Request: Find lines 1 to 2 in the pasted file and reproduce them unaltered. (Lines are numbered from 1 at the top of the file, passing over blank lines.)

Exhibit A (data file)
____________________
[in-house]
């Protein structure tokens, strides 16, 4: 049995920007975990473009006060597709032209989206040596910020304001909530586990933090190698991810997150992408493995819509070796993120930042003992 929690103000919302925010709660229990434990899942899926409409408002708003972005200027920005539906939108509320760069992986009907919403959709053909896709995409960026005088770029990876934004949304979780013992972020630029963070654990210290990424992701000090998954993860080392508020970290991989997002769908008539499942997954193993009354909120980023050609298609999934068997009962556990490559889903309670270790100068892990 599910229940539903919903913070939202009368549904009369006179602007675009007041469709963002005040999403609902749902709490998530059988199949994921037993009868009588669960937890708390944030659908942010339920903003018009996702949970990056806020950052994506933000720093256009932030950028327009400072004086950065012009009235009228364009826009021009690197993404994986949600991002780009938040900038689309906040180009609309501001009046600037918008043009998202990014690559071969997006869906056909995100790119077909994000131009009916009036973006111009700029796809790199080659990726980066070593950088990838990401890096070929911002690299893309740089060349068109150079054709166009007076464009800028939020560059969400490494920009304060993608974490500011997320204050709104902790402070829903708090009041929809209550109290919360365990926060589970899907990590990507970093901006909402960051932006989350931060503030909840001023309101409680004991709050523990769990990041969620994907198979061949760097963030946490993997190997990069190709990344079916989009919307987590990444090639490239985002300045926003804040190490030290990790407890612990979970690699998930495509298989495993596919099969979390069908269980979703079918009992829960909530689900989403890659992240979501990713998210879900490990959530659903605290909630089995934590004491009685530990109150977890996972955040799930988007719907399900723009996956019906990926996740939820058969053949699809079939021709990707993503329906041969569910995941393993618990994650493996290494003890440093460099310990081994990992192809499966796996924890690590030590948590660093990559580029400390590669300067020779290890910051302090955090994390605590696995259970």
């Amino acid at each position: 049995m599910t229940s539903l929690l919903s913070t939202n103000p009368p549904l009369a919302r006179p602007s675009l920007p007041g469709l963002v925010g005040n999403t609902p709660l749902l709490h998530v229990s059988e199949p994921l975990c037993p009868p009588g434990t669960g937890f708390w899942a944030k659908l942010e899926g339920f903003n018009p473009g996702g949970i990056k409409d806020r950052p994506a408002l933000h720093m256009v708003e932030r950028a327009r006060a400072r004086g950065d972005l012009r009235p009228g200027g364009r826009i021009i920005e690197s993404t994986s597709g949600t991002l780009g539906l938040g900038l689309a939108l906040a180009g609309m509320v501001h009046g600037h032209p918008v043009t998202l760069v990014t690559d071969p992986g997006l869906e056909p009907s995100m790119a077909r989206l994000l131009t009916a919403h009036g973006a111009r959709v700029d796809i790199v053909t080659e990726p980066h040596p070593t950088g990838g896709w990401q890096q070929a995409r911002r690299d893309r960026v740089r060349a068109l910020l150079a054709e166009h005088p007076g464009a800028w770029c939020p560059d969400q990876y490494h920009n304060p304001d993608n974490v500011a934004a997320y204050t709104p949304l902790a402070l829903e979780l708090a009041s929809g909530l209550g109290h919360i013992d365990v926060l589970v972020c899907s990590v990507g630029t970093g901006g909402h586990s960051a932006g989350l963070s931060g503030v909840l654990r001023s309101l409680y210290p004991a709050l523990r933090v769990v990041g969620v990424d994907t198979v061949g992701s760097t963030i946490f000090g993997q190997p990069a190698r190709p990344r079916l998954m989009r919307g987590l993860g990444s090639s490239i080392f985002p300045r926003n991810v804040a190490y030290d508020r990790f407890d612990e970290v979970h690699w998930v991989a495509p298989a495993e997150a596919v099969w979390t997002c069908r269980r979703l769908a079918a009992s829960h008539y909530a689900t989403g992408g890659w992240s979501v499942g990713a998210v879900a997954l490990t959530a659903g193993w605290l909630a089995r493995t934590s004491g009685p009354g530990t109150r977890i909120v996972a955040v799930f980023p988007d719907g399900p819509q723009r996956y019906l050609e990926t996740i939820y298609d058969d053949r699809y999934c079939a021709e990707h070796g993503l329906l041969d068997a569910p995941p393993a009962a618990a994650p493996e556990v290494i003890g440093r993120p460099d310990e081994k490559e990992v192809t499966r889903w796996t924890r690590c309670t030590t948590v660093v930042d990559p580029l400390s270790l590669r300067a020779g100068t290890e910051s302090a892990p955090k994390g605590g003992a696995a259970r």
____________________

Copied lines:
[in-house]
């Protein structure tokens, strides 16, 4: 049995920007975990473009006060597709032209989206040596910020304001909530586990933090190698991810997150992408493995819509070796993120930042003992 929690103000919302925010709660229990434990899942899926409409408002708003972005200027920005539906939108509320760069992986009907919403959709053909896709995409960026005088770029990876934004949304979780013992972020630029963070654990210290990424992701000090998954993860080392508020970290991989997002769908008539499942997954193993009354909120980023050609298609999934068997009962556990490559889903309670270790100068892990 599910229940539903919903913070939202009368549904009369006179602007675009007041469709963002005040999403609902749902709490998530059988199949994921037993009868009588669960937890708390944030659908942010339920903003018009996702949970990056806020950052994506933000720093256009932030950028327009400072004086950065012009009235009228364009826009021009690197993404994986949600991002780009938040900038689309906040180009609309501001009046600037918008043009998202990014690559071969997006869906056909995100790119077909994000131009009916009036973006111009700029796809790199080659990726980066070593950088990838990401890096070929911002690299893309740089060349068109150079054709166009007076464009800028939020560059969400490494920009304060993608974490500011997320204050709104902790402070829903708090009041929809209550109290919360365990926060589970899907990590990507970093901006909402960051932006989350931060503030909840001023309101409680004991709050523990769990990041969620994907198979061949760097963030946490993997190997990069190709990344079916989009919307987590990444090639490239985002300045926003804040190490030290990790407890612990979970690699998930495509298989495993596919099969979390069908269980979703079918009992829960909530689900989403890659992240979501990713998210879900490990959530659903605290909630089995934590004491009685530990109150977890996972955040799930988007719907399900723009996956019906990926996740939820058969053949699809079939021709990707993503329906041969569910995941393993618990994650493996290494003890440093460099310990081994990992192809499966796996924890690590030590948590660093990559580029400390590669300067020779290890910051302090955090994390605590696995259970």